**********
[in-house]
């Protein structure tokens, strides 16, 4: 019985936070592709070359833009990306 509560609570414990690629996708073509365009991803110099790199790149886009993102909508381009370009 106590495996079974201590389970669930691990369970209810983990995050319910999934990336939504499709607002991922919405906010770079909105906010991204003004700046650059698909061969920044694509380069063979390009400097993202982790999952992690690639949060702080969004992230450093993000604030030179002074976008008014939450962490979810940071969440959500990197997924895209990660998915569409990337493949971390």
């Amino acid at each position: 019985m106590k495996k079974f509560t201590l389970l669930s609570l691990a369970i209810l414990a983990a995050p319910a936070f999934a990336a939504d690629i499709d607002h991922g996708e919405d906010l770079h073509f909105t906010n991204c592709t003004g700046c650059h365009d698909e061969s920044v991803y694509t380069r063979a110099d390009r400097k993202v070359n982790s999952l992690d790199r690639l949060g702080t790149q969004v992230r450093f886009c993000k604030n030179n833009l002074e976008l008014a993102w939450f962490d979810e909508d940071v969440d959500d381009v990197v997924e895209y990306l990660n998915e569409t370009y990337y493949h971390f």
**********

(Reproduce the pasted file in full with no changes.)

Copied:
[in-house]
């Protein structure tokens, strides 16, 4: 019985936070592709070359833009990306 509560609570414990690629996708073509365009991803110099790199790149886009993102909508381009370009 106590495996079974201590389970669930691990369970209810983990995050319910999934990336939504499709607002991922919405906010770079909105906010991204003004700046650059698909061969920044694509380069063979390009400097993202982790999952992690690639949060702080969004992230450093993000604030030179002074976008008014939450962490979810940071969440959500990197997924895209990660998915569409990337493949971390």
């Amino acid at each position: 019985m106590k495996k079974f509560t201590l389970l669930s609570l691990a369970i209810l414990a983990a995050p319910a936070f999934a990336a939504d690629i499709d607002h991922g996708e919405d906010l770079h073509f909105t906010n991204c592709t003004g700046c650059h365009d698909e061969s920044v991803y694509t380069r063979a110099d390009r400097k993202v070359n982790s999952l992690d790199r690639l949060g702080t790149q969004v992230r450093f886009c993000k604030n030179n833009l002074e976008l008014a993102w939450f962490d979810e909508d940071v969440d959500d381009v990197v997924e895209y990306l990660n998915e569409t370009y990337y493949h971390f």